When the Future Comes: Essays on Consumer Attitude toward Artificial Products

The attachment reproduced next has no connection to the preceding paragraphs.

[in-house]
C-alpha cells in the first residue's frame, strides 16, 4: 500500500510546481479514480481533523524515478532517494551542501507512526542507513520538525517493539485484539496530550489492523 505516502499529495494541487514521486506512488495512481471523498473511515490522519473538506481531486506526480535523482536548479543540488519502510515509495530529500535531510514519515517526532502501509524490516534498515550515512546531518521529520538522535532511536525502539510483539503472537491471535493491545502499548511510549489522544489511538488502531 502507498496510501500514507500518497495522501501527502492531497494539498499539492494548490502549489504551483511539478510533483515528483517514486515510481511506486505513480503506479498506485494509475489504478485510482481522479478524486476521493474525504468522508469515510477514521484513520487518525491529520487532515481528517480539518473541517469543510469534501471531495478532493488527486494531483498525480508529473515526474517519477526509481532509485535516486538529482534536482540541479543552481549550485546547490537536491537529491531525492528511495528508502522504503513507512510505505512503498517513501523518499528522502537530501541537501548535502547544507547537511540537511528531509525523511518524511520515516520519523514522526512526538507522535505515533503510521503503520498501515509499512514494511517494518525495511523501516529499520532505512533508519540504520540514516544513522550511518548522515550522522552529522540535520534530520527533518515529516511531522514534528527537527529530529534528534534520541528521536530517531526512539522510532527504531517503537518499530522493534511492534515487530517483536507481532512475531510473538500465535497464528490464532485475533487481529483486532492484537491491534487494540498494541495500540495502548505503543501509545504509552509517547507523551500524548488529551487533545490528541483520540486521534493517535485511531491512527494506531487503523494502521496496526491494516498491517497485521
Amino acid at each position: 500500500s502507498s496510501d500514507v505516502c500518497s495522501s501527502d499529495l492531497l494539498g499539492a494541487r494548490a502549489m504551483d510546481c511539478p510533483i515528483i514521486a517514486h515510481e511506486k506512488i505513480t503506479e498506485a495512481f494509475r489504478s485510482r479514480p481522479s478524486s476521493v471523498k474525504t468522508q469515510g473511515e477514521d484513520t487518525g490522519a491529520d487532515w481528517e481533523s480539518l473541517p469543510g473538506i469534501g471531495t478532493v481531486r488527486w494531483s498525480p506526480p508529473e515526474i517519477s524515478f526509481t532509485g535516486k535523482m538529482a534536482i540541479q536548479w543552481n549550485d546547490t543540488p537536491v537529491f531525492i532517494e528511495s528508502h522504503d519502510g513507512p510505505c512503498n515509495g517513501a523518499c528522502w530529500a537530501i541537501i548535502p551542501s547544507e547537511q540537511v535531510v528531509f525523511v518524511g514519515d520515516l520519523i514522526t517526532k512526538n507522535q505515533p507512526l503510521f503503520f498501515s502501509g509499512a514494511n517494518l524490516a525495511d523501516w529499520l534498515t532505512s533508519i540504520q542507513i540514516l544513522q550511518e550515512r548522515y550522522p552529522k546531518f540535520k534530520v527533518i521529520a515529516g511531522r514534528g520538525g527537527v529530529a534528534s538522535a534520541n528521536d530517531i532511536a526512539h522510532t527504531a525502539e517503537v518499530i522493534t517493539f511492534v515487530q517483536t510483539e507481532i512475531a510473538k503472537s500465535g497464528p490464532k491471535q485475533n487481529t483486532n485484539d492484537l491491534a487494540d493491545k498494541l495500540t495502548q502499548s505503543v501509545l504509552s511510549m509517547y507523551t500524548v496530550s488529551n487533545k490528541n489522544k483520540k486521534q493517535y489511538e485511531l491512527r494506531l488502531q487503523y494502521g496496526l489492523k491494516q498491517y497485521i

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This dissertation consists of two essays that investigate how consumers react to artificial products. Specifically, each essay focuses on one type of artificial product: robots and lab-grown meat, respectively. The first essay investigates the interaction effect of personal control and the potential for negative judgment on consumers’ robot preferences. Across five studies, I find that when the consumption context enables the high potential for negative judgment, consumers with low (vs. high) personal control have stronger preferences for service robots because they are less confident in leaving a positive impression on others and thereby experience stronger social anxiety. However, when the consumption context enables the low potential for negative judgment, consumers feel confident in leaving a positive impression on others, so personal control affects neither social anxiety nor robot preference. The second essay studies why consumers resist lab-grown meat and proposes a novel theory to explain it: the life-creation perception theory. Across six studies, I demonstrate that consumers have more negative attitudes toward lab-grown meat than lab-grown dairy products because they associate lab-grown meat (vs. dairy products) with artificially creating life and thereby violating the laws of nature to a greater degree. In addition, theory-based interventions are shown to increase consumer acceptance of lab-grown meat by disassociating lab-grown meat from creating life. Across these two essays, I intend to provide insights into how consumers interact with artificial products in the marketplace and how marketers can increase consumers’ adoption of these innovations accordingly.